Research article - Peer-reviewed, 2022
Dual-platform micromechanical characterization of soils: Oscillation shear rheometry and spherical indentationHosseinpour-Ashenaabad, Reza; Keller, Thomas; Larsbo, Mats; Hallett, Paul D.
AbstractThe dynamics of soil structure is caused by biotic and abiotic processes, with the onset and magnitude of deformation controlled by soil rheological and mechanical properties. Quantification of such properties is challenging because soil behaviour changes with soil moisture, but common rheological tests are not applicable over all consistency ranges. Here, we combine oscillation shear rheometry with spherical indentation mechanical measurements of soil to obtain greater characterization over a broader range of water contents. The elastic modulus could be measured with either approach, with good agreement found for measured silt and clay textured remoulded agricultural soils. For shear rheometry, plastic viscosity, complex modulus and shear yield stress were also obtained. The spherical indentation provided measurements of hardness and yield stress. Although yield stress was correlated between approaches, the values were orders of magnitude greater for the indenter (0.54 +/- 0.33 kPa vs. 34.4 +/- 31.2 kPa), presumably because of different loading and failure conditions. At drier water contents, yield stress varied more between the two tests on the clay soil, which corresponded with brittle fracture creating artefacts in shear rheometry measurements. Spherical indentation has not been widely applied to the testing of soils, but the good agreement over a wide water content range between elastic modulus obtained from spherical indentation measurements (0.66 +/- 0.27 MPa in wetter zone to 4.45 +/- 2.53 MPa in drier zone) and shear rheometry (0.47 +/- 0.11 MPa in wetter zone to 2.02 +/- 0.98 MPa in drier zone) is promising. Moreover, spherical indentation can be applied to materials varying from brittle to viscous and allows testing on structurally intact soil aggregates. The geometry of a spherical indenter may more closely mimic contacting soil aggregates, so scope exists to extend the approach to explore the slumping of aggregated seedbeds produced by tillage.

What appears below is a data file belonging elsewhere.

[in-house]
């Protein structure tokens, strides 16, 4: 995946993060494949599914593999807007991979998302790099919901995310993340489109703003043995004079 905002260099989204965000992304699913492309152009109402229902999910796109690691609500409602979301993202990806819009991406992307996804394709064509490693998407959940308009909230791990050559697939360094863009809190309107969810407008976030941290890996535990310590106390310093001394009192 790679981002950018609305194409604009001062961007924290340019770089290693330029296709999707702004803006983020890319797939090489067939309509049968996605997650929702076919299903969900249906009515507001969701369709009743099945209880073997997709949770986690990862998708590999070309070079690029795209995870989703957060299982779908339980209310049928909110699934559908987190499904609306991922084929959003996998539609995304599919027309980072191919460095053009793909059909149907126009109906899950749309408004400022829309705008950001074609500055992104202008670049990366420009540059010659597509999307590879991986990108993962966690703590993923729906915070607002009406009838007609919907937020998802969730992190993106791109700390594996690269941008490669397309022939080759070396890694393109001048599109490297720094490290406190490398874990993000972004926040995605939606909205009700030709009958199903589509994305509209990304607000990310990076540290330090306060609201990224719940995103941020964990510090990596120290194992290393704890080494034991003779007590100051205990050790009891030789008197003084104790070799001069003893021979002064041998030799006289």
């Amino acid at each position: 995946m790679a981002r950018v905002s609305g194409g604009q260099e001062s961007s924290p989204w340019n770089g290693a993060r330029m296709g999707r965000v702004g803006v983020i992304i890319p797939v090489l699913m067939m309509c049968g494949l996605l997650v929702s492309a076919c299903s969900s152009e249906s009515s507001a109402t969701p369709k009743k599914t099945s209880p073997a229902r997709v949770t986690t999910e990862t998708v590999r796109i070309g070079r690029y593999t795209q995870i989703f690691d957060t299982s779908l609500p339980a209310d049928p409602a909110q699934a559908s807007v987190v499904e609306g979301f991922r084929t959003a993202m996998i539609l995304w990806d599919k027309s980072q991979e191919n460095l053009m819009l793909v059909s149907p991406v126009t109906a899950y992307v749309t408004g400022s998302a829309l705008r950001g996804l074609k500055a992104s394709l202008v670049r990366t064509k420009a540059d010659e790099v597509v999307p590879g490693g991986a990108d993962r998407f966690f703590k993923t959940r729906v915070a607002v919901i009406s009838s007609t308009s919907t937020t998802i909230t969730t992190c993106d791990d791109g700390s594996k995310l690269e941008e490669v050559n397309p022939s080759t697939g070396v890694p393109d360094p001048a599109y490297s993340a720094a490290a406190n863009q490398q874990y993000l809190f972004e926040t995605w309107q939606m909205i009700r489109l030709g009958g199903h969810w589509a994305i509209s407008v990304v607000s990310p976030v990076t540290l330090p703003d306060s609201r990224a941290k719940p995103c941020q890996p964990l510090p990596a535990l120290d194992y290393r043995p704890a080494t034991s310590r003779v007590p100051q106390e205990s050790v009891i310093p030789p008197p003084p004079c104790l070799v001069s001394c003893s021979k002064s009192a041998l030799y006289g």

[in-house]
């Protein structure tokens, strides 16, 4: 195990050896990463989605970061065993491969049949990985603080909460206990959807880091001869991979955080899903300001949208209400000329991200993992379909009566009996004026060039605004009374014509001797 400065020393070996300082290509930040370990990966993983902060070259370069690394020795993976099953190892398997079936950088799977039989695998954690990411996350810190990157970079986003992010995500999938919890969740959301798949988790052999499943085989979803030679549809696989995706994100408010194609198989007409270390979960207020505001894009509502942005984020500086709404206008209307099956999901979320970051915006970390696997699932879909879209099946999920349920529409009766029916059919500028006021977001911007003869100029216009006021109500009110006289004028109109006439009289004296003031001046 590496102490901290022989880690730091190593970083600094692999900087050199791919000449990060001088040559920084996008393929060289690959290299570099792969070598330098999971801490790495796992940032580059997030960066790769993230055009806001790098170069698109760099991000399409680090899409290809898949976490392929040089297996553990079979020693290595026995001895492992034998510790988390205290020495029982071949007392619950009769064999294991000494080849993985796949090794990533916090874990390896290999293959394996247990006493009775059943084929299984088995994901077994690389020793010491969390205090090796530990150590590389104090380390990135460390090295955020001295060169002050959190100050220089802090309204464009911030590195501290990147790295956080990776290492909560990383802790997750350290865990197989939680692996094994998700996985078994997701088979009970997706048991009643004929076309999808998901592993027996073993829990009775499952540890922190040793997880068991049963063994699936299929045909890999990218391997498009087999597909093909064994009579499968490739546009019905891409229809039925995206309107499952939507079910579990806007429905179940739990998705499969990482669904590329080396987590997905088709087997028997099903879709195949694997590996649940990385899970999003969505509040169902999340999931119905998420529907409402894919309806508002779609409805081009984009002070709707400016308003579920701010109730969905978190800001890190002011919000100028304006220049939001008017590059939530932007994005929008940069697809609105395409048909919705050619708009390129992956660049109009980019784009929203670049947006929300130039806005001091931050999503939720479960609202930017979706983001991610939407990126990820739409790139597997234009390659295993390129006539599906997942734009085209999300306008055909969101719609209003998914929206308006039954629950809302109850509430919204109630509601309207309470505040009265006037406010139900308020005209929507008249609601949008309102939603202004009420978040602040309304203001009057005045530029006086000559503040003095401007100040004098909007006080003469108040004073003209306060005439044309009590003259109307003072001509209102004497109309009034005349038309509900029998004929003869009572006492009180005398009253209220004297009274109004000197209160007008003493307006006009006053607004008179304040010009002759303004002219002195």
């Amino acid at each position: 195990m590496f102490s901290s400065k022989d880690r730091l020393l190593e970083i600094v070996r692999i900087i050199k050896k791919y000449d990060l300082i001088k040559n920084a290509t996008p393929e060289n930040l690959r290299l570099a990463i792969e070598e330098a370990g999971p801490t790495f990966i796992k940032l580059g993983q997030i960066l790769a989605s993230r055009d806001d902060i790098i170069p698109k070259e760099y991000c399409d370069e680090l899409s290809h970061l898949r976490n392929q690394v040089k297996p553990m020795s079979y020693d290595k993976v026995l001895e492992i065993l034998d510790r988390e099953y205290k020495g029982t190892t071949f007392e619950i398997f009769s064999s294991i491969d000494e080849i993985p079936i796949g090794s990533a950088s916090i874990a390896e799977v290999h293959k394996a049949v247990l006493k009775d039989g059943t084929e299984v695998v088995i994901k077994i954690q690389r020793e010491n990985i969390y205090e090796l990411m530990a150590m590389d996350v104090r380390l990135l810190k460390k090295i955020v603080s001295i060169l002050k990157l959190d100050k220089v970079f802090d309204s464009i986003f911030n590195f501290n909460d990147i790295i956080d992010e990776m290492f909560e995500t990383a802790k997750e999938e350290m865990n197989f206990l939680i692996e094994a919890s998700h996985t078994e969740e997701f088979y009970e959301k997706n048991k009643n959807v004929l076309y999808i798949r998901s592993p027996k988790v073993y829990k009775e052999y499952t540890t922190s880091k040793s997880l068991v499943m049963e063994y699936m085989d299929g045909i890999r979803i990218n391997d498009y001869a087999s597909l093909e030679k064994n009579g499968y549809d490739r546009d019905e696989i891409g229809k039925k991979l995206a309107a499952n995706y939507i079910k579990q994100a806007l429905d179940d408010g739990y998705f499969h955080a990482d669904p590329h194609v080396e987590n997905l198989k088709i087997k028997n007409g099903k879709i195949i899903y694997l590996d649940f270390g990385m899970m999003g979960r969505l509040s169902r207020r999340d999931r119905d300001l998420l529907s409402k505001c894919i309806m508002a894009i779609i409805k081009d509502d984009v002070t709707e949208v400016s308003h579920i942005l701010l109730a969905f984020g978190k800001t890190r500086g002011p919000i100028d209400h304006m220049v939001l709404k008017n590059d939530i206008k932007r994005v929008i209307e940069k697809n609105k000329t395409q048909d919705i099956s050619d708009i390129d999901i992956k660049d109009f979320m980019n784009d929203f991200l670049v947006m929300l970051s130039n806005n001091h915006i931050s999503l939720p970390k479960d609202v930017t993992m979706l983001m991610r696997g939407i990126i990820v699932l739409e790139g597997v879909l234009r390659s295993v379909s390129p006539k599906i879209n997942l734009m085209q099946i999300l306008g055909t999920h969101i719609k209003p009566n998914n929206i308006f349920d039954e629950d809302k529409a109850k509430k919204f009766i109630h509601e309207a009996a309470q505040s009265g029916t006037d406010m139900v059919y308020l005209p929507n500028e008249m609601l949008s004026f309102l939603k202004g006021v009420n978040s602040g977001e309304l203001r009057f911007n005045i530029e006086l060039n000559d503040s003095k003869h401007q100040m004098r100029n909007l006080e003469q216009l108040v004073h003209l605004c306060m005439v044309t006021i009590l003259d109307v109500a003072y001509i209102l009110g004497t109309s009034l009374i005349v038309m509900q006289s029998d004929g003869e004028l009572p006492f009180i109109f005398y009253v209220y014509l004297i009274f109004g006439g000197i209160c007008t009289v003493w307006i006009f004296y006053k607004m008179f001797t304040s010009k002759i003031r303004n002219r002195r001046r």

KeywordsRheometry; Indentation; Micromechanics; Soil pastes; Viscoelasticity; Elastic modulus
Published inSoil and Tillage Research
2022, volume: 223, article number: 105467
Ramboll Sverige AB
Swiss Federal Research Station Agroscope
Hallett, Paul D.
University of Aberdeen
UKÄ Subject classification
URI (permanent link to this page)